What Women Want

Sweat the Details

Get the little stuff right, and the big stuff will take care of itself. Women develop a collage of impressions about a business from a hundred small factors. Everything from its cleanliness to the design of the shopping bag gets a woman's attention. While men tend to make judgments based on first impressions and key interactions, women never stop gathering information. Smart business owners turn this to their advantage by investing in small amenities women can appreciate.

Nancy Poisson, area director for 333 Curves franchises in northern New England, always looks for ways to draw new customers to the fitness centers. While each new franchise advertises locally when it first opens and offers free trials, customers renew memberships based on experiences at the training centers. Poisson has new franchisees plant free membership bags in waiting rooms of businesses ranging from pediatricians' offices to quick-lube shops. That gets potential members to come by the clubs for a week's worth of free sessions.

Then it's up to franchisees to keep the excitement going. New Curves owner Tammy Latvis of Hanover, New Hampshire, got 500 leads when she opened her second location in spring 2003. She ensures that workout leaders never flag in their encouragement of women clients who are self-conscious about how they look in workout clothes. Women turn into the centers' best missionaries when they invite friends to join them for free sessions. Latvis is always cooking up rewards for women who recruit new members. "It's like the 'free with purchase' mentality," she says. "It works!"

The Right Choices

Women have so many work and family responsibilities, they don't have time to research and ponder every buying decision. Offering carefully selected choices will win business over an overwhelming A-to-Z plethora. "One way to get women excited is to have fewer but better choices," says Carrie McCament, managing director of the Winston-Salem, North Carolina, consultancy Frank About Women. This is a strategy adopted by designer Eileen Fisher, who offers simple clothes in a limited palette; and some furniture stores, such as Storehouse Furniture in Atlanta, that have pared their selections to an "everything goes with everything else" array.

That's the core of Gretchen Schauffler's strategy to build a new brand of house paint. In the past three years, she has taken Devine Color Inc.'s paint from a nonentity to a boutique brand available on the Web, in West Coast stores and through more than 300 dealers nationwide. Schauffler saw an opportunity to reinvent wall paint and the way it's sold in the mid-90s when she and her friends were decorating their houses and getting frustrated with the paint available. Because traditional paint companies offer thousands of shades on tiny strips, there were too many choices. Schauffler, 42, and her friends would make choices according to the chips and end up with walls that looked nothing like they expected.

She created a palette of just over 100 colors, and collaborating with a regional paint manufacturer, she came up with a new way to merchandise the paint: daubs of paint on palette-shaped boards in coordinated groups. "Women would understand [if] color was organized in a way that they could recognize the subtleties. They do it with makeup and fabric all the time," she says. It's working. Devine Color Inc. is growing at 30 percent per year, bringing in 2003 revenues of $8 million.

Peggy McCloud, 49, owner of Jill's Paint, a home decorating boutique in Los Angeles, sees women customers walk into her store and gravitate to the Devine display. "They love the palettes of complementary colors and that you can go home and experiment," she says. Customers can buy pouches of each paint color for about $3, take them home and paint their walls to get a read on whether it's right for their rooms.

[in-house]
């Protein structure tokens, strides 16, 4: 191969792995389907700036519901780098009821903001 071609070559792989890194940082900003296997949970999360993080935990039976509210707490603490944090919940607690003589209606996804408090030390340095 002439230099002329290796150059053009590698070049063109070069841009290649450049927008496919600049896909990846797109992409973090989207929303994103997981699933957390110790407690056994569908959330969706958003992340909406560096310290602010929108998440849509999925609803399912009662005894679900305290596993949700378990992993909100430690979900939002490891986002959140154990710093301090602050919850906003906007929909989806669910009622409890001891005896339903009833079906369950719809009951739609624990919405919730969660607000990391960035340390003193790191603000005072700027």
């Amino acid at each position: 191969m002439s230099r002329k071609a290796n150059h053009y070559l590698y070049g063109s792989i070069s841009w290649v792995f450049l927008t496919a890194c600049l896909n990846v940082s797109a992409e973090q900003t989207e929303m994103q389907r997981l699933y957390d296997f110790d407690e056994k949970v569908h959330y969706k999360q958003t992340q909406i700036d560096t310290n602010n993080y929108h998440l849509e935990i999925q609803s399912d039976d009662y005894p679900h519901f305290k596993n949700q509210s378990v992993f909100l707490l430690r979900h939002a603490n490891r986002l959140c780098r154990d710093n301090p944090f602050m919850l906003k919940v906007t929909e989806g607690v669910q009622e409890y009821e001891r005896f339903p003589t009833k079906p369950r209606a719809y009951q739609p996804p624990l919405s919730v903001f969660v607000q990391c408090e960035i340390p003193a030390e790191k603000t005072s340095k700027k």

Seeing Green
Plenty of marketers think they know how to appeal to 18-to-24-year-old women, but there are surprising crosscurrents among college-age women. In August 2003, Frank About Women, a marketing consulting firm in Winston-Salem, North Carolina, released a survey of women's attitudes about shopping. Enthusiasm for shopping peaks when a woman is in her 20s and when she's 55 and older, says Frank About Women marketing director Carrie McCament. "Younger shoppers' discretionary income is all theirs," she says. "They want to be the best-dressed person in their groups." Shopping and socializing are entwined for young women, she adds. Not only do friends' opinions count on everything, but young women also conduct buying excursions with friends.

So what's the surprise? Their moms count as friends. The generation gap doesn't exist anymore, say marketing consultants and executives at companies that target women. Having seen their moms manage careers and households, young women consider them a resource for smart consumer choices.

The key is to avoid assuming that today's young women are just like boomers were at the same age, warns Mary Lou Quinlan, CEO of Just Ask a Woman, a New York City consulting firm. Many young women have traveled widely and are accomplished and picky consumers. At the same time, a high proportion of them live at home. Though many carry student loan debt, they also have a lot of disposable income because they have no household expenses.

"They're not like [the characters in] Sex and the City," says Quinlan. "They're more conservative. They are optimists, but not activists." One thing they have in common: They expect purchasing and customer relations to be thoroughly supported by technology. This is one group, says Quinlan, that expects businesses to relate to them through e-mail and online ordering.

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This article was originally published in the February 2004 print edition of Entrepreneur with the headline: What Women Want.

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